16. Jack, why would it be a surprise? According to some here, of course a prime minister would call it quits because someone is calling him a liar and a cheat. Who wouldn’t?

  17. How is Harper dead if the results mirror the 2006 election? It means the knives can come out for Dion (the Liberals are still Canada’s natural party of government, and the 2006 election was their worst result other than 1984) as the Liberals initiate another leadership fight.

    It also means that Harper gets a honeymoon for the press, and enough support for his mandate to pass his crime bill, and possibly some other legislation. Moreover, by the time the Liberals have a new leader, the economy should be in recovery from the possibly recession/downturn, with Harper taking all the credit.

    Harper didn’t call this election because he was sure he could get a majority, he called it because he figured he could at least maintain the status quo, because he wanted any recession to take place after the election, and because he didn’t want to give the Grits time to fix their green shift.

    If he loses, it is even a potential boon to the Conservatives. If Dion implements his green plan around the same time as Canada enters a recession, Canadians may blame the recession on Dion’s policies (even if it is unfair, Harper has certainly set up that argument).

  18. hosertohoosier,

    My guess is that Dion will not implement the Green Shift under the current economic circumstances. He will only do so after the economic crisis has worn off, which will mean that Canada will be thrown into a prolonged recession. Something to look forward to, if this blog is something of an indication.

  19. You people are being foolish. The idea that a $10 per tonne carbon tax would cause a recession is absurd. If you actually look at some real economic analysis (while ignoring party messaging), you’d see that it’s barely a blip. $10 a tonne is about $4 a barrel of oil in additional costs. And that $4 doesn’t disappear, it causes spending elsewhere in the economy through decreased personal and corporate tax rates.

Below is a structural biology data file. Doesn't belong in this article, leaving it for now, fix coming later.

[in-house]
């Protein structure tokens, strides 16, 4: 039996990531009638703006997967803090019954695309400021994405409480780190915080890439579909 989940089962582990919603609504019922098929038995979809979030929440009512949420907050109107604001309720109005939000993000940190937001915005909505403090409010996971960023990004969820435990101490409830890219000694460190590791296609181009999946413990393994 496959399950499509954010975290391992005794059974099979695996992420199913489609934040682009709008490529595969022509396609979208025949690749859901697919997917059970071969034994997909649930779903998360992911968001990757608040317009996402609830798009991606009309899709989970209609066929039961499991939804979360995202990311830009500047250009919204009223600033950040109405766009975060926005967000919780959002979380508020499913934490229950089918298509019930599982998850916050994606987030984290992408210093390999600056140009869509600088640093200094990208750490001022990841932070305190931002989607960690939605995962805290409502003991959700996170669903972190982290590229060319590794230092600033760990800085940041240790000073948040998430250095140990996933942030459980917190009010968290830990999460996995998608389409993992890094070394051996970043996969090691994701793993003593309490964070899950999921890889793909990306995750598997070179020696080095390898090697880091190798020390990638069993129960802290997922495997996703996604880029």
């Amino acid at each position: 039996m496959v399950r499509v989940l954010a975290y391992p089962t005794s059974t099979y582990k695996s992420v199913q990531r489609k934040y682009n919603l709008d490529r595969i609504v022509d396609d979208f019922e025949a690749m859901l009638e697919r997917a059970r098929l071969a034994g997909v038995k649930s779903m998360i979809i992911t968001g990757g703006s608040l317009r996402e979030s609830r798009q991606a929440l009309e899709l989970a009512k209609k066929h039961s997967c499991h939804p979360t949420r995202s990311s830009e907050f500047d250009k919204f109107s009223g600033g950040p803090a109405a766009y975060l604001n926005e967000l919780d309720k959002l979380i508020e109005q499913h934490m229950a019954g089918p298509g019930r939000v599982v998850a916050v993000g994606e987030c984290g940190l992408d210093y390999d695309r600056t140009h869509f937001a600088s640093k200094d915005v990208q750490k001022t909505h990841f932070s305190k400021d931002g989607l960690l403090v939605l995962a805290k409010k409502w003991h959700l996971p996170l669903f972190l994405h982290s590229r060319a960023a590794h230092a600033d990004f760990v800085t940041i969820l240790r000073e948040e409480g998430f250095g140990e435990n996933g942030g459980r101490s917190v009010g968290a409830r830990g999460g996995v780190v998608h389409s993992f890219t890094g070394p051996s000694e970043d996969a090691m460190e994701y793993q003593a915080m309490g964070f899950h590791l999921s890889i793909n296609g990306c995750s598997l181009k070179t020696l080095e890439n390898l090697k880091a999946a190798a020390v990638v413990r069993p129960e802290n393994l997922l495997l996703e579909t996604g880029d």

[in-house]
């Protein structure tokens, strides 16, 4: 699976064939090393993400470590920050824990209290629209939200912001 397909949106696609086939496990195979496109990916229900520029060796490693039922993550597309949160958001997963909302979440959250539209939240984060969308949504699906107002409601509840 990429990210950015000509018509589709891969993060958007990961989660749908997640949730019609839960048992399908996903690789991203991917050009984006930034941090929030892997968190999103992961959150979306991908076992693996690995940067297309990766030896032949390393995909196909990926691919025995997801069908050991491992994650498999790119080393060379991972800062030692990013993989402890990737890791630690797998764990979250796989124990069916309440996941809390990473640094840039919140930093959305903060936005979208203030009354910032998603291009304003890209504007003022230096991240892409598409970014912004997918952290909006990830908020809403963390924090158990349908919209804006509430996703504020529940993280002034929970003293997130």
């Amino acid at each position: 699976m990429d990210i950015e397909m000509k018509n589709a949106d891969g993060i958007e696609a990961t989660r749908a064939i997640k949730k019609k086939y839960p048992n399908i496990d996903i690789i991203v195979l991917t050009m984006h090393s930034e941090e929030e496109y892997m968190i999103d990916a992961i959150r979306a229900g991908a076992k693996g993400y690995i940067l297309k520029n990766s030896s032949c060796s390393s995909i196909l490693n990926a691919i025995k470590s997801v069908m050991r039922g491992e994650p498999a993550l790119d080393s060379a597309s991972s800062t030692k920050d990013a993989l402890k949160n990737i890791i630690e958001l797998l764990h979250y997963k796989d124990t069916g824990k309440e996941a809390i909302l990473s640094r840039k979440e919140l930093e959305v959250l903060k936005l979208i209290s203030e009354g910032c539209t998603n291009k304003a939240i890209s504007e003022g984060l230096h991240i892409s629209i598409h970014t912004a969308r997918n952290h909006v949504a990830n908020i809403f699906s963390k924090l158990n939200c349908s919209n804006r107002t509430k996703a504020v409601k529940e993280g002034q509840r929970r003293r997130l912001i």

Simply put, the green shift will hardly be felt by most parts of the economy. Harper’s government produced a report about this, which you probably should read.

  20. Andrew

    “And that $4 doesn’t disappear, it causes spending elsewhere in the economy through decreased personal and corporate tax rates. ”

    I’ve never said that the $4 disappears; all I have said that the in and out of taxes merely neutralizes the cost of energy (heating the home) for most citizens. Beyond that, the taxing of carbon will do more than that which tax credits will not be able to rectify.

    Dion says that a person making $60.00 a year will save roughly $1,300 in tax credits. If the heating cost of a regualar home and the cost of electricty use goes up by roughly $100 a month, (which is realistic under the circumstances) than the 1,300 will be used up for those purposes.
    Then what? The cost for truckers, for manufacturers,for everything we do, will go up. That difference cannot be paid for out of the taxes in and out.

    Now, a lower income family will get more credits in return (part of the wealth redistrubution plan under the Green Shift). But when all products will come to cost more, than the poos will start looking more and more to cheaper products, and those products will increasingly arrive from other countries, and namely countries which are advantaged by not paying into greenhouse gas emission standards.

    Andrew, which report are you talking about: “Harper’s government produced a report about this”

    I would like to know so I can read it.

  21. Francien: Natural Resources Canada considered the impact of carbon taxes applied at rates between $50 a tonne and $250 a tonne CO2-equivalent. They found that even at $50 a tonne, the economic impact would be negligible (less than 0.1% GDP drag).

    The report was obtained by the Green Party through an access to information request. It is available on the Green Party website, at http://www.greenparty.ca/carbontax at the bottom of the page. Hopefully WordPress doesn’t strip the url.

    Now, it is entirely fair to dislike carbon taxes for a number of their actual shortcomings, but uninformed shouting about economic depressions caused by mild carbon taxes doesn’t help that debate. Truthfully, I could see the CPC proposing a carbon tax, had the Liberals not already staked out that ground.

  22. I should add that income taxes are actually more distortionary to the economy than consumption taxes like GST and carbon taxes. That is, for dollar of revenue raised, income taxes tend to cause larger detrimental impacts on the economy.

  23. So Paul,
    What do you think of Harper’s future as leader of the CPC if he only gets another minority? Leaders remain leaders as long as they win (unless they lead the NDP). The first minority was seen as a success but I think that a second minority will be seen as a defeat by some in the Conservative party. I’m sure there must be Tories who are now thinking that if Harper can’t win a majority against Dion, what are their chances against potentially stronger opponents like Rae or Ignatieff. I’ve never understood the “Harper is the Devil” belief held by many of my friends but I think that if the Conservatives are held to a minority it’s because Harper is such a polarizing figure that he has become a liability. Will a second minority start an official or unofficial leadership race in the Conservative party?